Prime Minister Benjamin Netanyahu used the official ceremony for Holocaust Remembrance Day on Sunday to warn about the Iranian threat. "The world gradually accepts Iran's statements of destruction against Israel and we still do not see the necessary international determination to stop Iran from arming," Netanyahu said, calling on "all enlightened countries" to strongly condemn Iran and act with "genuine determination" to prevent it from building nuclear weapons.

This is not the first time Netanyahu has equated the Iranian threat with the Jewish Holocaust in Europe. The comparison is mistaken and damaging. Independent and sovereign Israel is not weak like the Jewish communities in Poland, Hungary or Germany, which could not defend themselves against the murderous Nazis and their collaborators. Israel can protect itself against those who threaten its existence and security, as it has done in the past when the international community played down the severity of a threat.

In his warnings about a pending Holocaust, Netanyahu is sending out a problematic message to young Israelis considering building their future in their country. Most Jews who were saved from the Holocaust left Europe before World War II and found a safe haven in America or Mandatory Palestine. Is Netanyahu suggesting that Israelis do the same - escape Mahmoud Ahmadinejad's threats by fleeing overseas?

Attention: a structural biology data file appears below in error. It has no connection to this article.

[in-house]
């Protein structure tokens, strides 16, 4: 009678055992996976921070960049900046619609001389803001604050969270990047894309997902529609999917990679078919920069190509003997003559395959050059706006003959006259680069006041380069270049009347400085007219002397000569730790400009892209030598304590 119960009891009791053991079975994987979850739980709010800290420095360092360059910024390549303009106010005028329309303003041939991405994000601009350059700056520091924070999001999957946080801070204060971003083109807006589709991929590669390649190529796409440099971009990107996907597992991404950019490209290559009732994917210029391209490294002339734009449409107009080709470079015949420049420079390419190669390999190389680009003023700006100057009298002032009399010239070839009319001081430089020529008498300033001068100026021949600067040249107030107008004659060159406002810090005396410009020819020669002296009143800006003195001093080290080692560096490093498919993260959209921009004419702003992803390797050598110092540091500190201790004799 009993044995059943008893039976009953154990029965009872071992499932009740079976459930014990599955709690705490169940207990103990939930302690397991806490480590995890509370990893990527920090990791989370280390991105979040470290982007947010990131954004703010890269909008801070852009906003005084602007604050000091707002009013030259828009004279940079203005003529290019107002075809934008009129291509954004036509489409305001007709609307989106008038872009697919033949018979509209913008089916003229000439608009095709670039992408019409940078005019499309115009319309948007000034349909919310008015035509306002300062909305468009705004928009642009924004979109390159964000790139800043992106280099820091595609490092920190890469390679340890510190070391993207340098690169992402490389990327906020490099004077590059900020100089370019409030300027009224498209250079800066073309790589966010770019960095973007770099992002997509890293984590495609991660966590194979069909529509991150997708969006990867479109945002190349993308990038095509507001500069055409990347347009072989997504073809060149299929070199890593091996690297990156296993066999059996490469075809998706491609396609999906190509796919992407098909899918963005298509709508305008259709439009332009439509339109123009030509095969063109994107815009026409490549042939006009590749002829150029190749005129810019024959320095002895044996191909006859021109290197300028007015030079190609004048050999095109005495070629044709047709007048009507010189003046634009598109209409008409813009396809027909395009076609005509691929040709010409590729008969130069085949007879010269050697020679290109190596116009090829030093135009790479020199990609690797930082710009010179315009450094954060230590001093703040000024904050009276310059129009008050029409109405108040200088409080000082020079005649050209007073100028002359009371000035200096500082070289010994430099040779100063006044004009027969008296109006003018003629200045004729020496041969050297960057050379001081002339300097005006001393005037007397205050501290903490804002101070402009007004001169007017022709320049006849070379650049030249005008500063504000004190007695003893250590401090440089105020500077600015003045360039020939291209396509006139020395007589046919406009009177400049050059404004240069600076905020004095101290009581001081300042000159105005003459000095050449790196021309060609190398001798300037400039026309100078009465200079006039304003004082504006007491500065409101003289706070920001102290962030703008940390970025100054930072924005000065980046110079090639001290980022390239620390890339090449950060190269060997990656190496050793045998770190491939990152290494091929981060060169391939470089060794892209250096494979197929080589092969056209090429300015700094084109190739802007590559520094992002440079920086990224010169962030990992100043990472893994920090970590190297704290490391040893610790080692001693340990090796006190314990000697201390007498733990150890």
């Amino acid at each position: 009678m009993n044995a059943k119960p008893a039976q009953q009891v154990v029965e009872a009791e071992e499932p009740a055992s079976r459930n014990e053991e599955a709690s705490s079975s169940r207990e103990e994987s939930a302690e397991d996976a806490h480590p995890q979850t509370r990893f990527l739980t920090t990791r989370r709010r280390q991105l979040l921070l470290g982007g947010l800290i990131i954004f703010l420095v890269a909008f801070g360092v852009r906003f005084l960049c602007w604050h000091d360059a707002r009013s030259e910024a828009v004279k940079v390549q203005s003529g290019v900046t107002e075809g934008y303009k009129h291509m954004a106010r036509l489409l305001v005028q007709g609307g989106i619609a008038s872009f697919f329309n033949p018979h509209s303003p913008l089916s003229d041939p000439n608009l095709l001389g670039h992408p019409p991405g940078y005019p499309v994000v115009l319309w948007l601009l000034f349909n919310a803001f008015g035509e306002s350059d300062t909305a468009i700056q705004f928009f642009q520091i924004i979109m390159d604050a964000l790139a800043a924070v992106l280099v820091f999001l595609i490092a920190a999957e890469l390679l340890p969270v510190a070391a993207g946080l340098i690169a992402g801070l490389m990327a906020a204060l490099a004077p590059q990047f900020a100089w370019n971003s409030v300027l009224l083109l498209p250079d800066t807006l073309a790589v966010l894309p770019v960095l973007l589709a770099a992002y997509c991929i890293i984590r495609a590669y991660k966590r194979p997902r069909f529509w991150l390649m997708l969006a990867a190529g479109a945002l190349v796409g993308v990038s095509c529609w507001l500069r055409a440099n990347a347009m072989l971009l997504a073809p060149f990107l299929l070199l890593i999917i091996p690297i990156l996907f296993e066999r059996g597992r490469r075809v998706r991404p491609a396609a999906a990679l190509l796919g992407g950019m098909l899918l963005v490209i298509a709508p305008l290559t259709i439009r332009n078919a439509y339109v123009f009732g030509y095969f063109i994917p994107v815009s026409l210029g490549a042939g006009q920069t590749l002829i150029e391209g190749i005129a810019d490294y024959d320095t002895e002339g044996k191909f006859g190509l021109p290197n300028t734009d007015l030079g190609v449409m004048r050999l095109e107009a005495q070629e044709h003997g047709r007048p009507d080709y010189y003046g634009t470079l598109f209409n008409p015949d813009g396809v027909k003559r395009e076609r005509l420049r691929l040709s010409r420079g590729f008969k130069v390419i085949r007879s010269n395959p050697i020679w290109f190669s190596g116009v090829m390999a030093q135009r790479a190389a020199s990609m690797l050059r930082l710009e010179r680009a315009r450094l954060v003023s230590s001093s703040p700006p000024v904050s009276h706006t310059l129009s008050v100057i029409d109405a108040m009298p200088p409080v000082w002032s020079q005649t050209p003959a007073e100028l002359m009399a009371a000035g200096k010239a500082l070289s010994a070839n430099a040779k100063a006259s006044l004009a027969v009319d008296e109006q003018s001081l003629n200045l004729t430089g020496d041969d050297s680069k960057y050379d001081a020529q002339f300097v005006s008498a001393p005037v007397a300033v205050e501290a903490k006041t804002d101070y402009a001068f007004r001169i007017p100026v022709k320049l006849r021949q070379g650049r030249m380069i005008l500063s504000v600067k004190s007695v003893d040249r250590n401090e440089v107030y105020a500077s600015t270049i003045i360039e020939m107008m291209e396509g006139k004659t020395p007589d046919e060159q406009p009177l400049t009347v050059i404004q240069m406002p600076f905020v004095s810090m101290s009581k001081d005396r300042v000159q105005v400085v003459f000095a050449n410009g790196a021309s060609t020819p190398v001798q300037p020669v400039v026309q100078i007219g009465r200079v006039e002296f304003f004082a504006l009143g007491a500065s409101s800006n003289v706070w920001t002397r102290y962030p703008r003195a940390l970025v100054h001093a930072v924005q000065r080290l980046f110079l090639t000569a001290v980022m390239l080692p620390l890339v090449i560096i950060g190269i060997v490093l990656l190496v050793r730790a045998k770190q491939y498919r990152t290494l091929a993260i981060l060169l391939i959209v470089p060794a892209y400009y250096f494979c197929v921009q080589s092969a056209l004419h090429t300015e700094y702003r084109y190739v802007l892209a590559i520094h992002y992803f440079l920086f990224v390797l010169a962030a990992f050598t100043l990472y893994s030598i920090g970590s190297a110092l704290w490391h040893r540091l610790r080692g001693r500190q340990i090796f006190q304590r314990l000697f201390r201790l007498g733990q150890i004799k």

The prime minister's declarations will tie his hands when it's time to decide on which policy to pursue against Iran and its threats. If Israel is facing a Holocaust, it must act in every way possible to prevent it and even go to war if the international community disappoints us in its efforts to use diplomacy to stop Iran's nuclear program. Maybe Netanyahu believes that his warnings will push Western countries to act, but the political logic behind this is dubious.

If Netanyahu wanted to encourage world leaders to act against Iran, he should have taken part in the nuclear conference in Washington this week and voiced his poignant warnings directly to his counterparts. But Netanyahu was concerned about criticism of Israel's nuclear capability, so he opted to stay home and speak from Yad Vashem's safe podium. He thus missed out on a chance to join the international effort, which only highlights Israel's growing isolation.